Let the following snippet:

var dateJS = new Date("1950-09-09T23:00:00.000Z");
var dateMoment = moment("1950-09-09T23:00:00.000Z");

console.log("Javascript Epoch Time:", dateJS.valueOf());
console.log("Moment Epoch Time:", dateMoment.valueOf());
console.log("Is DST?", dateMoment.isDST());
<script src="https://cdnjs.cloudflare.com/ajax/libs/moment.js/2.23.0/moment.min.js"></script>

If you run it with some Firefox versions (such as Firefox 61.0.1) or with Microsoft Edge you get Is DST? true. Instead, if you run it with some other Firefox versions (such as 64.0) or any Chrome you get Is DST? false.

What could be the reason?


var mar1947 = moment("1947-03-20T00:00:00.000Z");
var sep1947 = moment("1947-09-10T00:00:00.000Z");
var mar1950 = moment("1950-03-20T00:00:00.000Z");
var sep1950 = moment("1950-09-10T00:00:00.000Z");
var mar2019 = moment("2019-03-20T00:00:00.000Z");
var sep2019 = moment("2019-09-10T00:00:00.000Z");

console.log("March 1947: Epoch Time / DST:", mar1947.valueOf(), mar1947.isDST());
console.log("September 1947: Epoch Time / DST:", sep1947.valueOf(), sep1947.isDST());
console.log("March 1950: Epoch Time / DST:", mar1950.valueOf(), mar1950.isDST());
console.log("September 1950: Epoch Time / DST:", sep1950.valueOf(), sep1950.isDST());
console.log("March 2019: Epoch Time / DST:", mar2019.valueOf(), mar2019.isDST());
console.log("September 2019: Epoch Time / DST:", sep2019.valueOf(), sep2019.isDST());
<script src="https://cdnjs.cloudflare.com/ajax/libs/moment.js/2.23.0/moment.min.js"></script>

Please run the snippet with Chrome and then with Firefox 61.0.1 or Microsoft Edge and see if the result is the same.

It will not.

(Full playground here https://codepen.io/anon/pen/yZMqrV)

  • I get Is DST? true with Chrome v71, not Is DST? false. (Also get true in Firefox 64 and Edge, but you said you do too...) – T.J. Crowder Dec 28 '18 at 11:43
  • I get false on Chrome 71, false on Firefox 64 and true on Edge (Win 10, timezone Europe/Rome). I noted that dateMoment.format() outputs 1950-09-10T00:00:00+01:00 on Chrome, while I get 1950-09-10T01:00:00+02:00 on Edge. Are you having the same issue with the lastest version of moment (2.22.2)? Does using moment.utc to parse input change results? – VincenzoC Dec 28 '18 at 11:54
  • 1
    @smartmouse thanks for the feedback, Using moment 2.23.0 and moment.utc("1950-09-09T23:00:00.000Z") I get Is DST? false even on Edge. – VincenzoC Dec 28 '18 at 12:04
  • 1
    I have to admit I'd be fairly surprised if Moment's timezone files had coverage of the DST rules in effect in all the various different locations around the world in 1950... – T.J. Crowder Dec 28 '18 at 12:28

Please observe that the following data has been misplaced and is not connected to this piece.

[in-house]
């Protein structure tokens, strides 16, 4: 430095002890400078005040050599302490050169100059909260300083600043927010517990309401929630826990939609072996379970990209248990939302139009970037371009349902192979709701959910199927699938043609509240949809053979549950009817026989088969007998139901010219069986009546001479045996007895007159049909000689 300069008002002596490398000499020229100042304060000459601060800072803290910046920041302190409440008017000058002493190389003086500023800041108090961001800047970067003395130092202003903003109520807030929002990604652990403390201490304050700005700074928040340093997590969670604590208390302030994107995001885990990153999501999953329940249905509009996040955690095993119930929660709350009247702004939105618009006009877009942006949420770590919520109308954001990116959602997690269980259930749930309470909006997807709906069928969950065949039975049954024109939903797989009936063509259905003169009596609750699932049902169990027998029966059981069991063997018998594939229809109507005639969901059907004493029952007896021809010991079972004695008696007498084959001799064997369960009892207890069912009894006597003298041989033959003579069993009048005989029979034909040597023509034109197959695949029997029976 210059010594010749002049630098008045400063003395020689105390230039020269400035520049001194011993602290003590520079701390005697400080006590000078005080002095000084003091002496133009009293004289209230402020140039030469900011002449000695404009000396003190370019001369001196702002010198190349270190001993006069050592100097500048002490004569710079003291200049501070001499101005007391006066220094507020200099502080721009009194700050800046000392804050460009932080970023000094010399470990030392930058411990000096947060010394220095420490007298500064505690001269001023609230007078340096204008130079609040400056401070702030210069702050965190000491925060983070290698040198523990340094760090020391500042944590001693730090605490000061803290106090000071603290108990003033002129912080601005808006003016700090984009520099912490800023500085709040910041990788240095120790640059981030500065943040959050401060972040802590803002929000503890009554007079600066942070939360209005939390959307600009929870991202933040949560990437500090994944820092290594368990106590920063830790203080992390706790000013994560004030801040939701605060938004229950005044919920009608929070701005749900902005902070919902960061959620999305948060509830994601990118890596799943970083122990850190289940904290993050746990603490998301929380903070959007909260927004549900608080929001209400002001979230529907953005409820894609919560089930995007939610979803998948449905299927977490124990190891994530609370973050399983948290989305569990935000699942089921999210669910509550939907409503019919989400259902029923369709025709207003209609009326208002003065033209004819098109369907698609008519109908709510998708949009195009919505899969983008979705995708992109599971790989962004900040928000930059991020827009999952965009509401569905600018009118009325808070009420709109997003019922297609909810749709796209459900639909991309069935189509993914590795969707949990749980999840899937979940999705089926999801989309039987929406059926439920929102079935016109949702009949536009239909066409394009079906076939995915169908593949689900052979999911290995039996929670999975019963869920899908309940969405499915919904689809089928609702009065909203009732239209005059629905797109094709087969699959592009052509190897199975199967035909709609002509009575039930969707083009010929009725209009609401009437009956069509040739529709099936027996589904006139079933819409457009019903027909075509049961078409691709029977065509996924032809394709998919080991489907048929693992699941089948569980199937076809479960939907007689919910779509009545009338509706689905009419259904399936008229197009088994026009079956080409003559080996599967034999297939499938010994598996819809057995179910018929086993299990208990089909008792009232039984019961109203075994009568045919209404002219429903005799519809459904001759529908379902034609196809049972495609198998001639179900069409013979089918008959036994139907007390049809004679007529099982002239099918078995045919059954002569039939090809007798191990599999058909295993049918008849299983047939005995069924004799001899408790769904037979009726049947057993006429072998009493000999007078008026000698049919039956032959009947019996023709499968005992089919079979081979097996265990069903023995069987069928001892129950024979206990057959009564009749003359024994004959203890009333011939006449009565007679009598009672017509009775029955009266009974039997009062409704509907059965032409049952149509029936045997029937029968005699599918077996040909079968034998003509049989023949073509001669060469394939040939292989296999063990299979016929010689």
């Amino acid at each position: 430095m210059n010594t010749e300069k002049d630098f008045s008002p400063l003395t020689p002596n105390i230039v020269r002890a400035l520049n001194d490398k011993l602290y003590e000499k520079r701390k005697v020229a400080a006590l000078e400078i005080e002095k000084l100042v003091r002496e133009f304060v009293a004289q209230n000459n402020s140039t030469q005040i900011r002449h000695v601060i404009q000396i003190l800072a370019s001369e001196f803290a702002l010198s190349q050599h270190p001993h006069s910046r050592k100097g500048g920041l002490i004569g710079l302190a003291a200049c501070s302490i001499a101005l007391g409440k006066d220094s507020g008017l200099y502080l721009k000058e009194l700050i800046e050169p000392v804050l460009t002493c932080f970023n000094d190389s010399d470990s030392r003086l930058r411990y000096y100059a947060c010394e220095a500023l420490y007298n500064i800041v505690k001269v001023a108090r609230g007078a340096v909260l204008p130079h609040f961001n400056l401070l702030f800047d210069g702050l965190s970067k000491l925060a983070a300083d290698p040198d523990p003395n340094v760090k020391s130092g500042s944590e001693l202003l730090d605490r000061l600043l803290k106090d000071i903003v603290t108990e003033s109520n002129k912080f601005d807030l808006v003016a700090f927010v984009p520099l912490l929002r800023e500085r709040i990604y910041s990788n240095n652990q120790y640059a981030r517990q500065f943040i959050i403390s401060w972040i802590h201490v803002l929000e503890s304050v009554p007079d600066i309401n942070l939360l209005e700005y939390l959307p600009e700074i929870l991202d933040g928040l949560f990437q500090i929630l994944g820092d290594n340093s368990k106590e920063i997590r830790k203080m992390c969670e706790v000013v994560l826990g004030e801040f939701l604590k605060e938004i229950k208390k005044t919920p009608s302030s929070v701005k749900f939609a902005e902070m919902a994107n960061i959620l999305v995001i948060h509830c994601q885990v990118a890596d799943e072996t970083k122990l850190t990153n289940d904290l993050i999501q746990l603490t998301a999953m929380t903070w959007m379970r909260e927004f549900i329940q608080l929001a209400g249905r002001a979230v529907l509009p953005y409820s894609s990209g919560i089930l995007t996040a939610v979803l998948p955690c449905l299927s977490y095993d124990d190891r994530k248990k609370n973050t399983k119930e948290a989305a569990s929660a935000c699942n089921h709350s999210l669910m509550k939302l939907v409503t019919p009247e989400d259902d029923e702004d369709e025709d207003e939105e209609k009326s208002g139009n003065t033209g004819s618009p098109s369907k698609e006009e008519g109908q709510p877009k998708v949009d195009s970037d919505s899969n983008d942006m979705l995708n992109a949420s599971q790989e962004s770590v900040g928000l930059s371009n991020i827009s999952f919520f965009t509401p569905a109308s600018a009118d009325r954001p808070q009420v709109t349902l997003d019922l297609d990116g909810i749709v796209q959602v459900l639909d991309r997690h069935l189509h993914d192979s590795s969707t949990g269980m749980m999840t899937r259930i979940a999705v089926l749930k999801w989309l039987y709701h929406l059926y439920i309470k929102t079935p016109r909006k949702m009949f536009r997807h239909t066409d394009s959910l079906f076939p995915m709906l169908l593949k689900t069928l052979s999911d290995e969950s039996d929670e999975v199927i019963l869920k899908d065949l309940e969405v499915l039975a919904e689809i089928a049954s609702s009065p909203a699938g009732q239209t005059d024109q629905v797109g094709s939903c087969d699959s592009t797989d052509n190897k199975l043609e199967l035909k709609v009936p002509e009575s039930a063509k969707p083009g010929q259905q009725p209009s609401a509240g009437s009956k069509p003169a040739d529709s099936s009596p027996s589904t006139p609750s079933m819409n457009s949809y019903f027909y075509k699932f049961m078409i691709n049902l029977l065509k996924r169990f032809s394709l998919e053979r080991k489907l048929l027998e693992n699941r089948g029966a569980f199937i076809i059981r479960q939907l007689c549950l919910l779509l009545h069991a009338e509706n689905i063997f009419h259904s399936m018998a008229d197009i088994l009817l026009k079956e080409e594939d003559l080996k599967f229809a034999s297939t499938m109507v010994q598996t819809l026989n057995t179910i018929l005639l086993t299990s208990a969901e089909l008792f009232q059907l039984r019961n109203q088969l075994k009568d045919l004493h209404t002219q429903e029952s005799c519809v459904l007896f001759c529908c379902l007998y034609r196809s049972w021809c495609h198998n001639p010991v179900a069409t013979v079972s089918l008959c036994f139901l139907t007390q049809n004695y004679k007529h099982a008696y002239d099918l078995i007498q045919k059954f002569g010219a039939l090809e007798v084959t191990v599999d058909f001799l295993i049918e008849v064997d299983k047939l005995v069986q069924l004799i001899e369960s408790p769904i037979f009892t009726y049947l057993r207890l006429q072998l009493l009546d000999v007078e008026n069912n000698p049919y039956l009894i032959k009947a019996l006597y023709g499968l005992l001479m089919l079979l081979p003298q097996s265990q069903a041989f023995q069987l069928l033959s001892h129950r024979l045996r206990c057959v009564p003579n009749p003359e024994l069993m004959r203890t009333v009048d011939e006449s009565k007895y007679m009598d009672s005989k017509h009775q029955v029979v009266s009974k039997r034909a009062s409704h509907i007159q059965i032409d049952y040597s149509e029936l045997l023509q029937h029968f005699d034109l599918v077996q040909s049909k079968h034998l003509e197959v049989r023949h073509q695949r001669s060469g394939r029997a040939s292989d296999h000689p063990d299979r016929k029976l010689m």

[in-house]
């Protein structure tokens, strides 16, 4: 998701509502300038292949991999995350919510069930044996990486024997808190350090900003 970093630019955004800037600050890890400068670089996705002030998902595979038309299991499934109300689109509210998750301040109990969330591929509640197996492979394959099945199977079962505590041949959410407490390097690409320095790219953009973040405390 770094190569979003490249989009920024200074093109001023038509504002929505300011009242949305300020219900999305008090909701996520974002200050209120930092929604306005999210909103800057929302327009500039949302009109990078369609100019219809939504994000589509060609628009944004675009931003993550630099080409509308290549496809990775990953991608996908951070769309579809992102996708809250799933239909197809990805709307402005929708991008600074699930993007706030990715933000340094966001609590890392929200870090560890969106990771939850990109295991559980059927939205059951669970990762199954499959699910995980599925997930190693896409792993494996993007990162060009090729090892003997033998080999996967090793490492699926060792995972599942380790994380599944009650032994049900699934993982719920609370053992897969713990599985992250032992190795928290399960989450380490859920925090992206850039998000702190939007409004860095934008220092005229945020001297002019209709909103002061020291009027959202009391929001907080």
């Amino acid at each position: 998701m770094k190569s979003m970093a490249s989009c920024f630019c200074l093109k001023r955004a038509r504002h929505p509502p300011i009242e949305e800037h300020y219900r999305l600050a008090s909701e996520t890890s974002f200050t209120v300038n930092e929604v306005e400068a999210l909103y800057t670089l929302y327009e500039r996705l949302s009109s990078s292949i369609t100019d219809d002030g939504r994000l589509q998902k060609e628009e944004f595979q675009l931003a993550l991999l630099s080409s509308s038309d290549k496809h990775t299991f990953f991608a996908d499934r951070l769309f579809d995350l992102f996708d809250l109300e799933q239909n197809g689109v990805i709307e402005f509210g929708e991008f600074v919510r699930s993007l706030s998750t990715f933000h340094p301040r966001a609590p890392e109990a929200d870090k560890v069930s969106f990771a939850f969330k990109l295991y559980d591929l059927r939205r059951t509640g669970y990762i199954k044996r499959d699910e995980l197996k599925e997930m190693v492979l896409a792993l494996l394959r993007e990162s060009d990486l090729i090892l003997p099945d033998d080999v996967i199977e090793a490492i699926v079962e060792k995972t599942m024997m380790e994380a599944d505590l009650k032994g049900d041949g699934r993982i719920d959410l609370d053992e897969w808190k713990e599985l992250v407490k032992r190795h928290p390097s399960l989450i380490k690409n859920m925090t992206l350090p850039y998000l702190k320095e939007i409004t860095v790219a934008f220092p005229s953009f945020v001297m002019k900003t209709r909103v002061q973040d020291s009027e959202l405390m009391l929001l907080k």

• 1
    Probably a duplicate of Browsers, time zones, Chrome 67 Error, i.e. it's an issue with historical timezone offsets, which weren't observed until recent versions of ECMAScript. Where I live, there is no daylight saving so not an issue. :-) – RobG Dec 29 '18 at 11:58

The answer to the question "Is MomentJS browser independent?" could be "No". Getting the Long from a Moment date could depends on the browser you are using. The same affects Date object of Javascript.

The issue is related to an historical DST application in every country in the world and then with historical timezone offsets, which weren't observed until recent versions of ECMAScript. So old browser, such as Firefox 61.0.1 and Microsoft Edge haven't the right coverage of the DST rules in effect in all the various different locations around the world.

To solve this problem you have to use the .utc() method of MomentJS (as VincenzoC's comment in my answer).

So, the following code works in every browser: it always returns the same time (Epoch Time) and it "normalizes" DST for every time (it is always false):

var mar1947 = moment("1947-03-20T00:00:00.000Z").utc().startOf('day');
var sep1947 = moment("1947-09-10T00:00:00.000Z").utc().startOf('day');
var mar1950 = moment("1950-03-20T00:00:00.000Z").utc().startOf('day');
var sep1950 = moment("1950-09-10T00:00:00.000Z").utc().startOf('day');
var mar2019 = moment("2019-03-20T00:00:00.000Z").utc().startOf('day');
var sep2019 = moment("2019-09-10T00:00:00.000Z").utc().startOf('day');

console.log("March 1947:", mar1947.valueOf(), mar1947.isDST());
console.log("September 1947:", sep1947.valueOf(), sep1947.isDST());
console.log("March 1950:", mar1950.valueOf(), mar1950.isDST());
console.log("September 1950:", sep1950.valueOf(), sep1950.isDST());
console.log("March 2019:", mar2019.valueOf(), mar2019.isDST());
console.log("September 2019:", sep2019.valueOf(), sep2019.isDST());
<script src="https://cdnjs.cloudflare.com/ajax/libs/moment.js/2.23.0/moment.min.js"></script>

Please be aware that this method doesn't work propertly if you use it after (instead of before) other methods, like startOf() (see related issue on github)

Here you can use some playgrounds: Codepen1, Codepen2

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